Walking in to university today (well to the pub to be more precise) I noticed that the graffiti on the side of the Ship Inn had changed once again.
The geometric patterns in this piece show a big change in style compared to the previous graffiti work I showed you last month. I wonder if the piece is by the same artist. UCLAN has a great creative community, I would love to know more about this particular artist!
The side of the Ship Inn Preston has, so I am told, for years been covered in Graffiti. I am new to the city and also to the new look Ship Inn and so have only witnessed a couple of the great pieces of work, each produced by the mysterious PARLE.
I haven’t been able to find any information about the artist or any other works so please comment if you know more!
Below is the current graffiti that appeared earlier this week.
I have been researching ways of getting greenery into cities in unusual ways so have been looking at grass as wall coverings. Below are a couple of the best examples I have come across so far…
Heather Ackroyd and Dan Harvey have become famous for the work they have been doing with grass over the past decade. Their technique involves spraying a clay mixture over a surface and then individually planting seeds. The seeds are watered and grow for a couple of weeks to form a thick, layer of grass. Unfortunately the affect is only temporary but the result is staggering. The building above is Dilston Grove, a beautiful but now derelict cathedral. The entire inside and outside of the structure was covered by the pair to create this fantastic piece of art.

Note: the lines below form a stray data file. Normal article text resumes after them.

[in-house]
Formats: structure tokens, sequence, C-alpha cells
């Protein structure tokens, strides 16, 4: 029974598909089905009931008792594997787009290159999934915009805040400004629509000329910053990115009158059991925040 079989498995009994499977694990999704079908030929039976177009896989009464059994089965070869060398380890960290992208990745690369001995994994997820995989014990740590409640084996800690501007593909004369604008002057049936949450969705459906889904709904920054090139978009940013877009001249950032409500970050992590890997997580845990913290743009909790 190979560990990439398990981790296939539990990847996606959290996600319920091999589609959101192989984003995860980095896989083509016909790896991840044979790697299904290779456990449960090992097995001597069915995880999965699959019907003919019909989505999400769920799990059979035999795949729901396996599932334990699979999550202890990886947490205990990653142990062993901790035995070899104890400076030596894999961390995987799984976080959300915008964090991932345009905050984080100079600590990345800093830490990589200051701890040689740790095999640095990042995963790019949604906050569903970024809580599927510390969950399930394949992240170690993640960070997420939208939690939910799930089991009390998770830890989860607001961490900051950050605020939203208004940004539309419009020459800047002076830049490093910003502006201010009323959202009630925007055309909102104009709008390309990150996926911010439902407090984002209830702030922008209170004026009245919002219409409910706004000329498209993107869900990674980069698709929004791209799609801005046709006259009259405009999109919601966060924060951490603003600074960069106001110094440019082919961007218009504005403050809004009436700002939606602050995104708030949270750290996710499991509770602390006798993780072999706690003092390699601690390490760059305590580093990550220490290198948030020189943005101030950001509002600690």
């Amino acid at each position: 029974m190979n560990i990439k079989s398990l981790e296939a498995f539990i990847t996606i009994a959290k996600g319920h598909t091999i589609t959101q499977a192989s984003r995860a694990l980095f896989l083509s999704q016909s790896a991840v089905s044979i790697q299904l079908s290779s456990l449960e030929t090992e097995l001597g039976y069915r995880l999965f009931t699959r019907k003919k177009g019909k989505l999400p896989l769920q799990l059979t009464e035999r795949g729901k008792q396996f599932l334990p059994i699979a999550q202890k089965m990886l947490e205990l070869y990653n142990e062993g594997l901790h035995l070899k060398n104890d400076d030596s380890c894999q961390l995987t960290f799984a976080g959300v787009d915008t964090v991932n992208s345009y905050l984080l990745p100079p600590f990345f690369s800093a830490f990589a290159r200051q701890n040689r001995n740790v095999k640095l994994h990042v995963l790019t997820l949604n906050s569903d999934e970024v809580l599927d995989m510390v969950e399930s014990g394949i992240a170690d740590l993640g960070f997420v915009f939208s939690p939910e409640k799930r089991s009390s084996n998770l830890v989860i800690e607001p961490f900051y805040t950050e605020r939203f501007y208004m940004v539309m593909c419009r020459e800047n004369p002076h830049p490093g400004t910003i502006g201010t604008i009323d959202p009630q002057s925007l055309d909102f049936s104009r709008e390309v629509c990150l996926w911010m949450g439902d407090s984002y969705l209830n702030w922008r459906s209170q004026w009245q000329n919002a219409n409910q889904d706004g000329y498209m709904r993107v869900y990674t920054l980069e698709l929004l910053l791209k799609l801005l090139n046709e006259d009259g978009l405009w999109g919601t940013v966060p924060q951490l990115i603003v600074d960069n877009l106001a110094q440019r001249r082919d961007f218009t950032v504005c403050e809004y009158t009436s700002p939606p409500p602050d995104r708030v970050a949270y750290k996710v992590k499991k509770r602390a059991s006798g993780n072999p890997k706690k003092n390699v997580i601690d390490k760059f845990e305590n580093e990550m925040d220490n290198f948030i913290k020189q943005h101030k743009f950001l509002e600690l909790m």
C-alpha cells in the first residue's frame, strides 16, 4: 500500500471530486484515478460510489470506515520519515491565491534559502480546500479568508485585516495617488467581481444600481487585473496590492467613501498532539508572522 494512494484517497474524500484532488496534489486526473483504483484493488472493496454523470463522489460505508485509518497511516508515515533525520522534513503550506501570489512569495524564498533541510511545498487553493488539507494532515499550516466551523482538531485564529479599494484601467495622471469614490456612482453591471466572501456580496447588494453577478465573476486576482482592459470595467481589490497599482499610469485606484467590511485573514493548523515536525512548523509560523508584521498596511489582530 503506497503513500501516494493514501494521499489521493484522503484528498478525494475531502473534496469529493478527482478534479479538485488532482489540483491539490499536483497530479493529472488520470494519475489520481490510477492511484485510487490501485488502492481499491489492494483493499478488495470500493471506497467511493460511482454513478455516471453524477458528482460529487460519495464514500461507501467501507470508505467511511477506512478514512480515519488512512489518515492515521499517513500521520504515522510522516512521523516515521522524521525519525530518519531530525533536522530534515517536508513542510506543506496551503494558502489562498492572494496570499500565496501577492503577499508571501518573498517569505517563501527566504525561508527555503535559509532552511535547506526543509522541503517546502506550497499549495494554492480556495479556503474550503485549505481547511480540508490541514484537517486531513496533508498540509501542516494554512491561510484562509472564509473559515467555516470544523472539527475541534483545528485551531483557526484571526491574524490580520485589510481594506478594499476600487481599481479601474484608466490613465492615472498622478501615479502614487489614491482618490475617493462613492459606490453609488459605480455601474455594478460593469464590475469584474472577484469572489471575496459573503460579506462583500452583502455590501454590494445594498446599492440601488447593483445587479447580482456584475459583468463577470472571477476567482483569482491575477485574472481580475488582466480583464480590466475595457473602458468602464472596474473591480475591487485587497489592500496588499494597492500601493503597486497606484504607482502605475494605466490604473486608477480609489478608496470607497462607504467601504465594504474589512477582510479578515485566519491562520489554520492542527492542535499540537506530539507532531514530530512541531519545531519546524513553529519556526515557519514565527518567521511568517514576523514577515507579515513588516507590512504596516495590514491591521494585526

This showroom designed by Vector Architects to display green technology has a more permanent grass covering. A grass panel system is used to cover both the walls and the roof of the structure and has a number of benefits including a high thermal efficiency on top of its great appearance.
I don’t think I have ever seen a grass wall in person but I think they would be a great addition to many cold, grey urban environments in the UK.
This small urban farm designed by On Design Partners is in Roppongi, central Tokyo and grows vegetables that are cooked and eaten in the adjacent restaurant. The design is made up of glass box units, sat on a wooden deck and the result is a brilliant injection of greenery in an extremely urban environment
It is not just the concept that I love but the simple visuals that the company have produced. The image may not be particularly sophisticated but gets the project ideas across simply and effectively.
More towns and cities should definitely consider projects like this. It creates a great source of local produce as well as an unusual space to be explored. On Design Partners could even produce these modules, ready made to be dropped into any urban or rural environment.
As you can tell by the new bar that has appeared at the right of my posts, I have finally joined twitter! It took me a while to get to grips with WordPress so I get a feeling I will find Twitter just as tricky!
I thought it would be appropriate to do a twitter related post and after a quick search came across this great little idea…
This is the TweetingSeat by Chris McNicholl, an interactive park bench that creates both a physical and digital connection to its users. The bench has its own twitter feed, every time someone sits on the bench, a log is created and photographs from two cameras are taken of the users and how they interact with the bench and the environment.